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According to the opinion, an executive from BabyAge, an Internet retailer, testified that "Peg Perego's sales representative admitted that Babies 'R' Us threatened to charge Peg Perego for each new sale that BabyAge made unless Peg Perego made BabyAge stop discounting." In spring 2002, Babies "R" Us was unhappy that Internet retailers were discounting Medela breast pumps. So "to send a message," according to the opinion, Babies "R" Us canceled all Medela orders on May 2, 2002. Backed into a corner, Medela terminated 17 Internet accounts two months later. The reason, according to an internal Medela document: "We discontinued Internet sellers to protect BRU's business and margin, and therefore accepted considerable legal risk."
Tough Tactics, but Still Legal?
That risk, however, became somewhat less considerable two years ago. In 2007 the Supreme Court overturned a nearly century-old ruling that used to make these types of pricing deals inherently illegal. Now such practices must be evaluated under "the rule of reason." For the plaintiffs to win, anticompetitive effects of the minimum-pricing agreement between the manufacturer and retailer must outweigh the pro-competitive effects. That's not an easy case to make. If a manufacturer's sales increased as a result of its deal with Babies "R" Us, the company can argue that it will produce a better product because of increased profits. Thus, the consumer ultimately benefits. Babies "R" Us can argue that its higher sales can pay for in-store services i.e., stroller demonstrations, gift registries that would not otherwise be possible absent the minimum-pricing agreements with its Internet competitors. Again, the consumer would benefit.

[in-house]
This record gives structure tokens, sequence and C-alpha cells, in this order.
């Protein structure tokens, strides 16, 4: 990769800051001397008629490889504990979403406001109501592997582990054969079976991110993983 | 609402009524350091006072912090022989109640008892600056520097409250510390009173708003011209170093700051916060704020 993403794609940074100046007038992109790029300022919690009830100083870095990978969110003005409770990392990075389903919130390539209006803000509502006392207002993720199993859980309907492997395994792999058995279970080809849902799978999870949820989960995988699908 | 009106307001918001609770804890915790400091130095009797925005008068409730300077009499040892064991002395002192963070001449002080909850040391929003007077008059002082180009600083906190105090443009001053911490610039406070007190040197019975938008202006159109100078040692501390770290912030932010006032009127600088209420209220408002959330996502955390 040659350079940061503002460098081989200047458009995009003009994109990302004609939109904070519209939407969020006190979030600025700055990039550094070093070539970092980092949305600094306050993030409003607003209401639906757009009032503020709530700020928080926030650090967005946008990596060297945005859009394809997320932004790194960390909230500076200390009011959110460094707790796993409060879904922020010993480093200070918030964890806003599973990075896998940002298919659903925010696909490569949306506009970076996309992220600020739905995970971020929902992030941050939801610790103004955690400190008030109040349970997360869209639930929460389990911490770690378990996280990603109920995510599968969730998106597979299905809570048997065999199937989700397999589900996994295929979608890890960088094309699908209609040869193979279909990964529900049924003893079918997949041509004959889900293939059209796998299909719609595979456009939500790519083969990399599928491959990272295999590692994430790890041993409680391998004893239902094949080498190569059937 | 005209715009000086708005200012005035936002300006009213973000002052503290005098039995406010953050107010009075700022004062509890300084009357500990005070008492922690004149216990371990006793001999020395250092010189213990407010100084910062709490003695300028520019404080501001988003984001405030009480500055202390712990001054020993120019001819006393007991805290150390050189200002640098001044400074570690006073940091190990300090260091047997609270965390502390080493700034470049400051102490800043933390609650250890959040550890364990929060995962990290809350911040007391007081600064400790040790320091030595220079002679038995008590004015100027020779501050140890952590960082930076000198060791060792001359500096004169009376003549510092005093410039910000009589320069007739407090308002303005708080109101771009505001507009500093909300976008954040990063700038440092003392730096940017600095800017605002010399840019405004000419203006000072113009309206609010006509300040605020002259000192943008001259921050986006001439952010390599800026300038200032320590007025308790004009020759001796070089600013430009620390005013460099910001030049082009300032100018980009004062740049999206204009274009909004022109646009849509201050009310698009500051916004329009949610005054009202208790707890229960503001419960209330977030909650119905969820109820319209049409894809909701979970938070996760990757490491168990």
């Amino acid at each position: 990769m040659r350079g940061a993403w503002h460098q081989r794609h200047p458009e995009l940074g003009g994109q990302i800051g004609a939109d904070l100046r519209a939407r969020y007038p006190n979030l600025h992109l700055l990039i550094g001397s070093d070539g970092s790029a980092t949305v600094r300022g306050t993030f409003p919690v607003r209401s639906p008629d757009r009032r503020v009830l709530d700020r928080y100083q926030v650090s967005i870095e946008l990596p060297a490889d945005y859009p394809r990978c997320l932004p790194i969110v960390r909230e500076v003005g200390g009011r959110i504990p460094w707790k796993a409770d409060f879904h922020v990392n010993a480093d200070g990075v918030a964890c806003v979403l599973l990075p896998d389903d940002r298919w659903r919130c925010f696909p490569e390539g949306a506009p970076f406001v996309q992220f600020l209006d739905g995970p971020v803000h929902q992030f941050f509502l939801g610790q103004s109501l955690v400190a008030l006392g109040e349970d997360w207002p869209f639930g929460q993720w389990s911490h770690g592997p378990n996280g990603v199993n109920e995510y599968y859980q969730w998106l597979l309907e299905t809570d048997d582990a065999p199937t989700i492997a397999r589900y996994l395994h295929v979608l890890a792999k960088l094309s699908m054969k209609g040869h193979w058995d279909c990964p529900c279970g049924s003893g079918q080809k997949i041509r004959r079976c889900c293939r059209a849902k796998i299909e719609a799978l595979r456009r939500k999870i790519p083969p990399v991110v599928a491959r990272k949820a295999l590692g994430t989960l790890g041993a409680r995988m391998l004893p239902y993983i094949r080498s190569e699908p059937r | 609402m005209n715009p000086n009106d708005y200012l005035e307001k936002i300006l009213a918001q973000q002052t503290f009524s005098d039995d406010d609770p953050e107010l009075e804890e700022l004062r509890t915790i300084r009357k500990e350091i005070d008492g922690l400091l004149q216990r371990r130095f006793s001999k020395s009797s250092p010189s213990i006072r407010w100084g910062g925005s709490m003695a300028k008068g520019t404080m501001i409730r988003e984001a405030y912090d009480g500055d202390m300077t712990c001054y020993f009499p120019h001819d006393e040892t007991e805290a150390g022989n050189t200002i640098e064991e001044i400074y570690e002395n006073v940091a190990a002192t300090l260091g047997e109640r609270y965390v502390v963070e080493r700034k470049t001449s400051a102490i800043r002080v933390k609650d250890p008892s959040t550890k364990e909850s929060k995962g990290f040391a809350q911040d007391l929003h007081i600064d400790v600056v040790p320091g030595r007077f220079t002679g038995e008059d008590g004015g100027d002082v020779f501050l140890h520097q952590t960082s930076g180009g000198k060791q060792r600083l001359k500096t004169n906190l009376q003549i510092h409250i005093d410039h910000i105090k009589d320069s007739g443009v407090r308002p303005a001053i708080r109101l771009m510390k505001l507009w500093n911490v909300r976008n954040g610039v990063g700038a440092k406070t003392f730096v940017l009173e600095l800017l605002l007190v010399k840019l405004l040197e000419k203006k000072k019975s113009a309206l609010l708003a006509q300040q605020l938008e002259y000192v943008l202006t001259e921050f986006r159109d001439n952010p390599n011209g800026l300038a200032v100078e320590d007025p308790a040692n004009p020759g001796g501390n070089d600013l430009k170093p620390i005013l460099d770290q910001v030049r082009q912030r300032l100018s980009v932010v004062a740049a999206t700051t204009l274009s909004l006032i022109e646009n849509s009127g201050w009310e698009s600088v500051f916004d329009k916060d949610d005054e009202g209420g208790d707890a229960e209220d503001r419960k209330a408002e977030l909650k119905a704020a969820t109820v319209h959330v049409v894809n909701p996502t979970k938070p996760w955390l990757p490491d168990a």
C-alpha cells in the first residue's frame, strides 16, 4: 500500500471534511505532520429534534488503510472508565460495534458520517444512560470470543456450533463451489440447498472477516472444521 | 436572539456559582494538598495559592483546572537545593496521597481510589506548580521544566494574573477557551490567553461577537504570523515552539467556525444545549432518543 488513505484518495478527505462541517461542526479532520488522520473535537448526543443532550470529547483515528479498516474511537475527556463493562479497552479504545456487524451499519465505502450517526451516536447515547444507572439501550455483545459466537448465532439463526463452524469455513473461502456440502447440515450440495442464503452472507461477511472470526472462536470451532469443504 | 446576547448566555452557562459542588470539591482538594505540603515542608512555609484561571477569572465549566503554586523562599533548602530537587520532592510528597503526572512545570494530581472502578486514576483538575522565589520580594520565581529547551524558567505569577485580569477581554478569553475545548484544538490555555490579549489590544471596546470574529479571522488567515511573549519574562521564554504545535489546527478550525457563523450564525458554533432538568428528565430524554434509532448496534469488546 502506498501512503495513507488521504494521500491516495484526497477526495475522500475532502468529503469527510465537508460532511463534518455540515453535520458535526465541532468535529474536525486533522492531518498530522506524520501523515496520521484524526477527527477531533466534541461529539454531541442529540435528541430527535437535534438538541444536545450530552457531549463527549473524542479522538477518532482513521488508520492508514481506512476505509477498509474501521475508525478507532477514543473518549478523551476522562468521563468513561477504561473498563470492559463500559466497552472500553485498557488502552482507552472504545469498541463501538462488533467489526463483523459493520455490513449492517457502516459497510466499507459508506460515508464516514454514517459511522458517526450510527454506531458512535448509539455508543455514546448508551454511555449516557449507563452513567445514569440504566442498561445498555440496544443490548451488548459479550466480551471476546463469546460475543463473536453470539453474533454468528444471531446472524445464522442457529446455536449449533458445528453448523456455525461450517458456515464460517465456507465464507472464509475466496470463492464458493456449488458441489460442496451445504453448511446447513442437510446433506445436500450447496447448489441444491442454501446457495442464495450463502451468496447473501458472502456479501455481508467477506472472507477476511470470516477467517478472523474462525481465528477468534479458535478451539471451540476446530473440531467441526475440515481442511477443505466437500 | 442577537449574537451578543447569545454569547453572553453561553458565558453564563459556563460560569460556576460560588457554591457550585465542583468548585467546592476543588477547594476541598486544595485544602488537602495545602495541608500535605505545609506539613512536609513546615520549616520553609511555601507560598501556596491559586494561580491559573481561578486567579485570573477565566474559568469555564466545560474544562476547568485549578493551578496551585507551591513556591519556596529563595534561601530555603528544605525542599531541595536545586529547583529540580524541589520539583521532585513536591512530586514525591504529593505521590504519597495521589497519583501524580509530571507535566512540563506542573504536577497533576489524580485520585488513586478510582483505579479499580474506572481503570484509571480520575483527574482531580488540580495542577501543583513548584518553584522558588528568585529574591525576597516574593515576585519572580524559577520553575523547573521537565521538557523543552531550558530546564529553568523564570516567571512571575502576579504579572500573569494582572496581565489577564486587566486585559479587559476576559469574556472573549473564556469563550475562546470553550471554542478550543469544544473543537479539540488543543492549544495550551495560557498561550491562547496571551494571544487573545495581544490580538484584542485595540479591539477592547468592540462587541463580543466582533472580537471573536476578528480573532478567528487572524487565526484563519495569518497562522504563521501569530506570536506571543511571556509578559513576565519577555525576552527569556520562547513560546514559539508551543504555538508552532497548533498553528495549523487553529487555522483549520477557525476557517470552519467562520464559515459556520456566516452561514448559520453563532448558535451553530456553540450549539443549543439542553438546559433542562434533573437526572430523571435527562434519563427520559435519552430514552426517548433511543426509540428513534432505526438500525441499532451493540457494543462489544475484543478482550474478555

But in the class-certification hearing, an economist provided a regression analysis showing that the overall sales of the manufacturers actually decreased because of the agreements. Britax, for example, admitted that sales fell 5% in the two months after Internet discounting was prohibited. As for Babies "R" Us' argument that preventing competitor discounts allowed it to increase sales and thus fund services valued by consumers, Brody's opinion notes that the plaintiffs "offered evidence that manufacturers had to pay for many services directly. Each manufacturer paid fees reimbursing BRU for advertisements and promotions." Further, the opinion notes that the defense's expert economist "indicated that BRU would maintain gift registries irrespective of resale price maintenance." In other words, Babies "R" Us wasn't responsible for pro-competitive benefits reaped from price deals. The judge's conclusion: "The defendants' argument may be rejected once again."
Babies "R" Us and Peg Perego declined to comment on the case. Maclaren offered a statement that it "strongly denies the allegations and shall continue to vigorously defend this action." The attorneys for Britax, Medela and BabyBjörn did not return requests for comment. Barring a settlement, plaintiff lawyer Fegan expects the case to go to trial in 2010. "These cases are very hard to win," says Lino Graglia, an antitrust expert who teaches at the University of Texas School of Law. "But if this is an instance of a powerful retailer trying to protect itself instead of trying to provide a service to the consumer, it has to be seen as a potential winner." So all you moms who splurged on that $300 breast pump a few years ago: start looking for the receipt.